NEW RULES OF ENGAGEMENT
As the film and theatre sectors wrestle with the #MeToo reckoning, a new campaign aims to protect actors cast in sex scenes. Rosemary Neill investigates
When actors are asked to perform stunts, sword fights or dance routines, they receive specialist training. But with sex scenes, says Ita O’Brien, the working assumption is that “everybody knows how to do it’’, so performers are often left to improvise, or buckle to the demands of “all-powerful” directors.
O’Brien is Britain’s leading “intimacy coordinator”, and in the post-Weinstein era her mission — applying a formal code of conduct to intimate and nude scenes in stage and screen productions — has taken on a new urgency. Traditionally, she says, most actors “had no rights as far as intimate scenes were concerned. There wasn’t any protocol or structure about how it was done, which left it at the discretion of the director.’’
She has worked with actors who agreed to partial nudity but ended up naked and simulating sex on camera because a director demanded this on a film set, where “every minute is money”. The theatre industry also presents risks for actors who perform sexualised or romantic scenes up to eight times a week. “I had a lady,’’ she says, “who said a new cast member came along and kissed her and stuck his tongue down her throat. It was supposed to be a slide of the hand down her back but he went on and grabbed her buttocks.’’
Now, at a time of heightened interest in sexual harassment in the entertainment industry, sex scenes in film and theatre are being closely scrutinised — and O’Brien is at the forefront of that change. She has worked with the BBC, Netflix and Amazon, and has spent the past month in Australia leading workshops on how to make intimate scenes more transparent and, the theory goes, harassment or distress.
A movement director and ex-dancer, she says “experienced” and “influential’’ Australian theatre and film figures have signed up for her workshops and seminars in Sydney, Brisbane, Melbourne, Adelaide and Perth, which have been organised by the Media, Entertainment and Arts Alliance’s Equity Foundation.
Her intimacy-on-set guidelines cover stage and screen auditions, rehearsals and performances, and address issues from kissing to genitalia coverings for nude scenes. The guidelines call for closed sets for sex scenes, banning nudity or simulated sex at auditions, and employing intimacy co-ordinators to talk through and “sculpt” sex scenes, gesture by less likely to lead to gesture, before they are performed. The protocols also state that theatre actors should be asked ahead of every performance if they are comfortable with their love scenes. “You do exactly the same thing with intimate content as you would a fight call; you have an intimacy call,’’ says O’Brien.
Has she encountered opposition? “Yes,’’ she admits, chuckling huskily. “I’ve had directors say: ‘I don’t want you coming in and taking over the moment of intimacy that’s the pinnacle of the love story.’ It’s not at all about taking over from the director. I’m there to offer a structure and a clear process.”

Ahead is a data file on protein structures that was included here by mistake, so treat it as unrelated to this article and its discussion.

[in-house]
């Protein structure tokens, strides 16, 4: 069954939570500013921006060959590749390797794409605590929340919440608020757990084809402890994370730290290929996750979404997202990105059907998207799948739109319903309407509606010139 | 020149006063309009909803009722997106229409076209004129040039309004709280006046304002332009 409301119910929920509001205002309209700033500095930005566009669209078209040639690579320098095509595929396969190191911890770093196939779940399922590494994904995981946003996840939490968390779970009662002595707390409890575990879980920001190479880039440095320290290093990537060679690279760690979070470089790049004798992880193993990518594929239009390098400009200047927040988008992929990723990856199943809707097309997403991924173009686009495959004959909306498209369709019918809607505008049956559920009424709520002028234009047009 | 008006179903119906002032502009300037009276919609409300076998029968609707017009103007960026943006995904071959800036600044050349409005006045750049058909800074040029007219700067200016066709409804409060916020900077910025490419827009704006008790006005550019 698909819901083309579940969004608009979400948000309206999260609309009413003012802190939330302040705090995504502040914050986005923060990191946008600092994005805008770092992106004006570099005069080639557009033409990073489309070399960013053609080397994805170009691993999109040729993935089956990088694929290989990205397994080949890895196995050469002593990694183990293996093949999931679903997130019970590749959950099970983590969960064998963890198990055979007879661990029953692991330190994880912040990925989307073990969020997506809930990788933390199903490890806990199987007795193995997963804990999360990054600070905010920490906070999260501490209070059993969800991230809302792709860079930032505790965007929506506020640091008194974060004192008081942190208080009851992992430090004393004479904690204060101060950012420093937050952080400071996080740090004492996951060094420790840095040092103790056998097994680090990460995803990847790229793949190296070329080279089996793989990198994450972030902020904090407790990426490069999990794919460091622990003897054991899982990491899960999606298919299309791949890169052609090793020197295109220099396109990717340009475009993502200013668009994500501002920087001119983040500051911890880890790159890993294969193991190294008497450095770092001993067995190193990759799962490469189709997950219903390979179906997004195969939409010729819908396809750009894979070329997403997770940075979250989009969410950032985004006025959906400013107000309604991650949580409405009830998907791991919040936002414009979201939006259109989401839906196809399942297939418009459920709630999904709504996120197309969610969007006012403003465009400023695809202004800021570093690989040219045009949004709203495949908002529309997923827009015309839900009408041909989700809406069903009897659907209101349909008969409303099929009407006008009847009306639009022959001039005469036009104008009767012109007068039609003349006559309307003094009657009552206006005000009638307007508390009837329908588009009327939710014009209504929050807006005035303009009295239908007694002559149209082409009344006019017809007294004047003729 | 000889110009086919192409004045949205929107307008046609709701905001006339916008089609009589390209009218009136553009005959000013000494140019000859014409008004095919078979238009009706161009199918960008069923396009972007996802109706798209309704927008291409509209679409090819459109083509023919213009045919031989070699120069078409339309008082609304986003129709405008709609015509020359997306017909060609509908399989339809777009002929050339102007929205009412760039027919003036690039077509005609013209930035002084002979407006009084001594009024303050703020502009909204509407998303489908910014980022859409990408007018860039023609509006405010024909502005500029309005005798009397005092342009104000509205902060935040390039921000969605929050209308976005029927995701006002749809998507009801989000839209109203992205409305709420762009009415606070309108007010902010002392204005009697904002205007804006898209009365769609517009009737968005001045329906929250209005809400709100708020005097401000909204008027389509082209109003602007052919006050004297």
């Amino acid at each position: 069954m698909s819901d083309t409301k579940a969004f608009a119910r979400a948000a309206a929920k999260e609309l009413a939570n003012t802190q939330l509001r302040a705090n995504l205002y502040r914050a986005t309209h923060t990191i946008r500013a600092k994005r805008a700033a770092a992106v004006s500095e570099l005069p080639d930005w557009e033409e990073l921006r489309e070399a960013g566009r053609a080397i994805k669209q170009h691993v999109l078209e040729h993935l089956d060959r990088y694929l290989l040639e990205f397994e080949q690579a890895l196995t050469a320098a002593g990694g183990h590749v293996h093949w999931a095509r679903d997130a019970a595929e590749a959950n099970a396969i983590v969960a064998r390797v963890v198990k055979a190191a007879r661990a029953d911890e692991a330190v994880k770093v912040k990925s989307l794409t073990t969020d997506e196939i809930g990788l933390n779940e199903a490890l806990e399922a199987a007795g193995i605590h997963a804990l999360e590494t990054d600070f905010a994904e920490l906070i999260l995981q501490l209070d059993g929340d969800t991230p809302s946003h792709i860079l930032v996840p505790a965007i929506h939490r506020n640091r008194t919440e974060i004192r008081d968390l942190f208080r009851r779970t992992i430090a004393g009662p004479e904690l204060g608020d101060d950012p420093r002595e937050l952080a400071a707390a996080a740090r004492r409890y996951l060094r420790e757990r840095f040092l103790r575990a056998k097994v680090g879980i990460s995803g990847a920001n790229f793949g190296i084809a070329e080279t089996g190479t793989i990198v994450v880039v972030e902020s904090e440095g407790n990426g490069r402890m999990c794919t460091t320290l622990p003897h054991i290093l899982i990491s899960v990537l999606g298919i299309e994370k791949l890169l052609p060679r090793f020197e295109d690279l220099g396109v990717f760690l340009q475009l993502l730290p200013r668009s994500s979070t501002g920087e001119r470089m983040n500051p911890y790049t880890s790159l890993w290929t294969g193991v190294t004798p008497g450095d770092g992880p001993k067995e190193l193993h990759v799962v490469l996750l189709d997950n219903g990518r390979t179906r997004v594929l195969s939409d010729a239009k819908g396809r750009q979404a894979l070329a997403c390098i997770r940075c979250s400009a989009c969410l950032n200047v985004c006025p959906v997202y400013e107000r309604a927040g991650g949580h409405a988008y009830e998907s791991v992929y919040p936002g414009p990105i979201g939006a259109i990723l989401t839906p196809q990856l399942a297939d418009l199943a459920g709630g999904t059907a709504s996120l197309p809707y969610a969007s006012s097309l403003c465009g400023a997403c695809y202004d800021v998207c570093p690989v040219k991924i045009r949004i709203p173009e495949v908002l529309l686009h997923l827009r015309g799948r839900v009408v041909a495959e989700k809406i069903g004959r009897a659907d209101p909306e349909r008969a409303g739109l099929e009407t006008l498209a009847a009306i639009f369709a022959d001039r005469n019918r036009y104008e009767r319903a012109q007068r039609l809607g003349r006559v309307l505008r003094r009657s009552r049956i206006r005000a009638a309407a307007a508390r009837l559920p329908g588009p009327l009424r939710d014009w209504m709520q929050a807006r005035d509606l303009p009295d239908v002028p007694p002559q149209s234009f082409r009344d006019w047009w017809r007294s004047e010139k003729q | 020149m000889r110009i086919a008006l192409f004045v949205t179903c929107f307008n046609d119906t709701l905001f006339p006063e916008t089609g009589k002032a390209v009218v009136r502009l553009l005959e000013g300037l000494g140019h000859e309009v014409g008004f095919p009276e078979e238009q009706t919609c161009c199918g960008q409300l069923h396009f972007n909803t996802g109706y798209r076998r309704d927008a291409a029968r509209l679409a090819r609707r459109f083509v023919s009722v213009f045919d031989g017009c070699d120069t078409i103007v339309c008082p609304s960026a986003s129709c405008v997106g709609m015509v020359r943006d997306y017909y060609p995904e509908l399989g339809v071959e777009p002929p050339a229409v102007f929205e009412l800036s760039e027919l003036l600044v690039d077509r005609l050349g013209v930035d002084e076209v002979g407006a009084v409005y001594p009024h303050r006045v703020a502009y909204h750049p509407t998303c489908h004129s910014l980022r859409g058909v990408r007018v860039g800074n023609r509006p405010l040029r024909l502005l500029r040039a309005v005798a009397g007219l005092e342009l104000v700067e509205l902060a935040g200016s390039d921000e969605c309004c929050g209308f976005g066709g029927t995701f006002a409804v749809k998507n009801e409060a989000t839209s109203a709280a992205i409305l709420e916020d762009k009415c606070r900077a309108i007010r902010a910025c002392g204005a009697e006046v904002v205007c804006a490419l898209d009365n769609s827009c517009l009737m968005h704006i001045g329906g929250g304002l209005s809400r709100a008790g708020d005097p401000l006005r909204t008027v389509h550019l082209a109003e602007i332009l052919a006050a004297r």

The drive to regulate intimacy on screen and stage is occurring against a highly charged backdrop, as the local theatre and screen indus- tries split — often along generational lines — over #MeToo-related reforms and allegations.
On one side of the divide are those who fear film and theatre are at risk of losing their sense of playfulness and sexual edge; or that some careers are being damaged unfairly by poorly tested allegations of misconduct. On the other are those who say artists’ so-called playfulness and lack of inhibition have been used to excuse abusive behaviours that would not be tolerated in other industries.
Sophie Mathisen, director of the For Film’s Sake Festival, which promotes women in film, says the #MeToo movement has exposed a “huge schism” between the culture industry’s gatekeepers — who she characterises as older, private-school educated and predominantly male — and younger people who work in the industry. She points out that older powerbrokers often dismiss younger arts workers concerned about harassment or bullying as “a bunch of whingers’’. She says of these intergenerational tensions: “My sense is that it’s going to get worse before it gets better.’’
O’Brien has also noticed a generational divide over the intimacy reforms she is championing, with younger actors more likely to be receptive to them. “Absolutely, there are people who just want to get on with it and do it their own way, and perceive the presence of an intimacy co-ordinator as interference, censorship or dulling down a sex scene,’’ she says.
Although those fears were understandable, “what you’re looking at is a clearer and more conscious rehearsal process, which creates freer and more passionate sex scenes’’.
Last year, an MEAA study found that 40 per cent of those surveyed had been sexually harassed in the live-performance industry, and